The plan is likely headed in that direction, though the commission’s Deputy Director of Planning and Policy Tess Lengyel explained that the three surveyed concepts weren’t necessarily in conflict, and could be used to solve different problems on different stretches of San Pablo.
“It might be that we have one concept in part of the corridor and we transition to another concept, but there has to be as much consistency as possible,” Lengyel said. “When people travel, they’re not concerned about boundaries.”
In collaboration with the Caltrans, AC Transit, the Contra Costa County Transportation Authority, and the various cities along the San Pablo corridor, the commission has begun to host community meetings to solicit feedback on the so-called San Pablo Avenue Corridor Project. It is the first major plan to emerge from a broader commission project finalized in 2016, the Alameda Countywide Multimodal Arterial Plan. That plan identified transit, pedestrians, and bicycles as the highest-priority transportation modes, above automobiles. Yet some observers say the emerging options are not fully consistent with the original plan’s vision.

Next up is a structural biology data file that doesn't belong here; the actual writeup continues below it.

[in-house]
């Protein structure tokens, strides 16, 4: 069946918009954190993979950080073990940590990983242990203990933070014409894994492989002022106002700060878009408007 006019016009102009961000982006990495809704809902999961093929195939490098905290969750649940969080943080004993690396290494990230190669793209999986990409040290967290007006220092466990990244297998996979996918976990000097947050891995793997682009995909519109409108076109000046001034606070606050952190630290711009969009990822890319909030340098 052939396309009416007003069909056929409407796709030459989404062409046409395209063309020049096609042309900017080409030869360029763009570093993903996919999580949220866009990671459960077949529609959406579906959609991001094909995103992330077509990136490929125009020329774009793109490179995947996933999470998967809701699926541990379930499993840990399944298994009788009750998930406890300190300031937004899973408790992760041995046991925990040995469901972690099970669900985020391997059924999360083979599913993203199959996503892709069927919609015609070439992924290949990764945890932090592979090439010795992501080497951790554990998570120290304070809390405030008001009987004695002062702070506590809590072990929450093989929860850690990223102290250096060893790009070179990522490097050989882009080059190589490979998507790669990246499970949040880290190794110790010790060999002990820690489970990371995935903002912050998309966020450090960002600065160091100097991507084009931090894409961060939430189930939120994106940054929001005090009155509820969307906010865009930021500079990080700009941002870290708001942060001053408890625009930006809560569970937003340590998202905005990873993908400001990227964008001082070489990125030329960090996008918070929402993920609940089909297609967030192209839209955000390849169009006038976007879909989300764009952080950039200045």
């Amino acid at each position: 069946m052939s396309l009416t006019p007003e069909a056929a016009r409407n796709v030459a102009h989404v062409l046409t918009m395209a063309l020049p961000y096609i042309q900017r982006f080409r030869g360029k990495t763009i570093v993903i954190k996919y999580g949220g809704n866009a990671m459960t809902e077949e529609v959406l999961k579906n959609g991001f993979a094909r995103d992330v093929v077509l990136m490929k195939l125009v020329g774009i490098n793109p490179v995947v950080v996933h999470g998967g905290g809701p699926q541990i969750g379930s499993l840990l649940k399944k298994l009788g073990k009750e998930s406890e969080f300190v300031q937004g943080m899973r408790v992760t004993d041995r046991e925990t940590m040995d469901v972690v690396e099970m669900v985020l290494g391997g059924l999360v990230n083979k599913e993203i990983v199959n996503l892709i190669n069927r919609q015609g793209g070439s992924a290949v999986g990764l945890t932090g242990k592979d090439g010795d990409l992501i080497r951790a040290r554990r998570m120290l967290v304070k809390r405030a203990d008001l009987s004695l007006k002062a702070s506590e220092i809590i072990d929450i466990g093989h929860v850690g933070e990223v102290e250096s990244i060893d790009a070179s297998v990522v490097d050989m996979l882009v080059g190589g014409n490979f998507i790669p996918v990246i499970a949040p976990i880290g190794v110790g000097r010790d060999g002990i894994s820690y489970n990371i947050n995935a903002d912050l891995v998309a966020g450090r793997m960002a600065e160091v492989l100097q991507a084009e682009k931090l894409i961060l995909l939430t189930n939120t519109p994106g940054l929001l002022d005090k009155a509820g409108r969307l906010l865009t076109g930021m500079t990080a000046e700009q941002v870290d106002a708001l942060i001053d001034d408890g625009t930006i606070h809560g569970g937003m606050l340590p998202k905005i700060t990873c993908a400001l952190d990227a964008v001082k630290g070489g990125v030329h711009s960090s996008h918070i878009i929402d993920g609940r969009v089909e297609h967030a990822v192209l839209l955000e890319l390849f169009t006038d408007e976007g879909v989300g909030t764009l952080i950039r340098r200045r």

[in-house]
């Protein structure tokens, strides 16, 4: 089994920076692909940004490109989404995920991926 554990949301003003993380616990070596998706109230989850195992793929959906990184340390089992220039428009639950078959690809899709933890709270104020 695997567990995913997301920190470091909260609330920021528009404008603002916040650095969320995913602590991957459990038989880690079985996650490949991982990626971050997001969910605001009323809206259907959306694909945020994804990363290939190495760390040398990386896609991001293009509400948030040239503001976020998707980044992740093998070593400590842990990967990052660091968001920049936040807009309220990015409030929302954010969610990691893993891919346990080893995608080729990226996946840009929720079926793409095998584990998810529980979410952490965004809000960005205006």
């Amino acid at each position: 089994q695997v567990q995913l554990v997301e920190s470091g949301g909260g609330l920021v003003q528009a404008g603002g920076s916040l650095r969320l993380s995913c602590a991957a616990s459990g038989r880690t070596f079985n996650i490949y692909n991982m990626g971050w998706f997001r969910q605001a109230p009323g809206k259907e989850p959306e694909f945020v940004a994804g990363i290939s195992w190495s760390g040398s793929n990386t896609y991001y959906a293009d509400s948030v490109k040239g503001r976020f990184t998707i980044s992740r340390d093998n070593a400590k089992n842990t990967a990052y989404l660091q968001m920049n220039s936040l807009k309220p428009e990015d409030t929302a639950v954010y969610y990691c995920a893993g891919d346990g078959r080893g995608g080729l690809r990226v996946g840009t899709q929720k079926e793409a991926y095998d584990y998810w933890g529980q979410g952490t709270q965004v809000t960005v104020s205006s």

“Some of these concepts don’t follow the priorities of the approved plans,” griped Bike East Bay organizer Dave Campbell.
Regional agencies anticipate an additional 45,000 households living along San Pablo by 2040, according to a commission report. Parking and auto traffic are less-urgent priorities: a majority of the corridor passes through low-income communities, and 21 percent of residents along San Pablo don’t own cars. Meanwhile, 32 percent of car trips on San Pablo pass through to adjacent residential areas, and most blocks with on-street parking are less than 60 percent full during peak hours. Of the 13,900 trips that start and end along the corridor, the commission estimates that more than 6,900 trips could shift to transit, another 5,400 trips could shift to bicycle, and 600 could shift to walking.